3) Wait for the victim to login to the victim tenant. I used https://test21.sentorlab.se/ to host a minimal SPA using Auth0 Lock to act as the victim application. It consists of just an index.html file:

test 21

4) The victim logs in with ts21+auth0-user1@sentorlab.se which is a Username-Password-Authentication user in the victim tenant (dev-nn41qmsm56z6ffw2.us.auth0.com).

The HTTP request and response are shown below where it's clear that the auth0 cookie value remains on successful login. The rest of the requests to exchange an id_token are not included. (In this blog post, irrelevant data has been replaced with […] and JSON data has been prettified for readability.)

5) The attacker, who knows the unchanged value of the auth0 cookie, can now make a single request to get a JWT for the victim. This works multiple times, as long as the session is valid.

Decoded id_token (JWT):


The following recommendations to mitigate the vulnerability were sent to Auth0:

1) Set a new value of the cookie auth0 (and auth0_compat) on every successful login, even when Cross Origin Authentication is enabled (on /co/ endpoints).
Status: Auth0 reported this as fixed the 6th of September 2023. I confirmed the fix the 17th of October.

2) Submit auth0.com to the HSTS preload list so that even the first request a visitor makes to any subdomain is using HTTPS. The includeSubDomains directive should not rely on documentation being visited. 
Status: Not done. 

3) Consider adding the cookie prefix __Host- to session cookies, e.g. __Host-auth0 so that the cookie cannot be set over unencrypted HTTP communication or from another subdomain. See MDN Web Docs on cookie prefixes.
Status: Not done.

The fix

The 17th of October I confirmed that the issue was fixed, on request by Auth0. Their /co/authenticate endpoint now generates a new session ID when authenticating as another user. If a valid session is supplied in the auth0 cookie on authentication and that session was created for the same user, the session ID remains the same. That is not best practice but makes it impossible for an attacker to fixate a session without having compromised the victim once.

Previous Auth0 session fixation vulnerabilities 

This is not the first time session fixation problems have been discovered in Auth0 products. In 2018, Kévin Chalet found one in some Auth0 Software Development Kits (SDKs) and in 2021 Auth0 disclosed one (CVE-2021-41246) in express-openid-connect. It’s a bit ironic that they included session fixation in their blog post What Is Broken Authentication? in 2020, but of course nobody is immune to creating security problems.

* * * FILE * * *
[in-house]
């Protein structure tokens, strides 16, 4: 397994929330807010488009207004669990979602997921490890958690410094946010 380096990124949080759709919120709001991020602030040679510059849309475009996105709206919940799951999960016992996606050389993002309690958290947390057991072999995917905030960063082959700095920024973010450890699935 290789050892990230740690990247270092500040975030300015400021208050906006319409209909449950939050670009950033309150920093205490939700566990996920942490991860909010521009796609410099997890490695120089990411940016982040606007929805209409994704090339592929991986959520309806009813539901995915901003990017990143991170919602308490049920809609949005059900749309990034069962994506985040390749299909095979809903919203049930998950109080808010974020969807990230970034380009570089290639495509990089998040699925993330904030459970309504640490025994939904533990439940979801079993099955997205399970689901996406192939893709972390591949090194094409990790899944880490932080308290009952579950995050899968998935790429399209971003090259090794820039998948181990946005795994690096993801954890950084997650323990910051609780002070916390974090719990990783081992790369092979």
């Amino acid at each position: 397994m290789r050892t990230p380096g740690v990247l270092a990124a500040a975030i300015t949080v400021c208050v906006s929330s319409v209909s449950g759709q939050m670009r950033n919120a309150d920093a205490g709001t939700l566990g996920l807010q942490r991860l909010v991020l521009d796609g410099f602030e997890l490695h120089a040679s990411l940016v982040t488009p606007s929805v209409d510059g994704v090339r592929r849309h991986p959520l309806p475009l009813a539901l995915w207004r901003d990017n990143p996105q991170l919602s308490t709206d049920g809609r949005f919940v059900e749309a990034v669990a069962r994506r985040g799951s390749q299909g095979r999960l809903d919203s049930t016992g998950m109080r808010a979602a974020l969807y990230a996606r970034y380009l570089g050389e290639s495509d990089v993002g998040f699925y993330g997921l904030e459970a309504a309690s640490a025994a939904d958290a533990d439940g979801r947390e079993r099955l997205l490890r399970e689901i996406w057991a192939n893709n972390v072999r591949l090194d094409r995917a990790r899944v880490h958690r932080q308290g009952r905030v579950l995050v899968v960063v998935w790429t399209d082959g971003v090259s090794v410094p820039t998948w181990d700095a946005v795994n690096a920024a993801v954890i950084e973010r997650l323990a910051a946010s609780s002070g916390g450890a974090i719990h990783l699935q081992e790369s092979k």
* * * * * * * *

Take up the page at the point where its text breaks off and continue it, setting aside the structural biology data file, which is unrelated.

All times are given in Central European Summer Time (CEST, UTC+02:00).

2023-JUNFound the session fixation vulnerability during a pentest of a Sentor customer’s web application, which used Auth0 for authentication 
(Day 0)
Sent the first vulnerability to security@auth0.com, GPG encrypted to their expired PGP key 
(Day 1)
Auth0’s security team instructed me to use their Bugcrowd form at their Responsible Disclosure Program page 
(Day 1)
I explained that I could not accept Bugcrowd’s terms and asked if they managed to decrypt the attached GPG encrypted file despite their GPG key had expired 
(Day 11)
Sent an improved vulnerability description encrypted with Auth0’s new PGP key (from their security.txt file
(Day 11)
Auth0’s security team acknowledged successful decryption of both reports, told me that they thought it was a valid finding, that they managed to reproduce the problem and that they will inform me when the issue is fixed 
(Day 58)
Auth0 informed me that the issue was fixed 
(Day 78)
Auth0 reached out and asked for a preview of my blog post 
(Day 79)
I responded that I had not started writing but promised to send a preview before publication 
(Day 90)
90 days had passed since sending the first vulnerability report to Auth0 
(Day 92)
A draft of this blog post was sent to Auth0 
(Day 98)
Auth0 responded that their team is looking over the disclosure and asked me to confirm the fix (re-test) and wanted to include a statement to the blog post 
(Day 99) 
I confirmed Auth0’s fix of this session fixation vulnerability and asked what statement Auth0 wanted to include. They intended to get back in 24 hours. 
(Day 100)
Publication of this blog post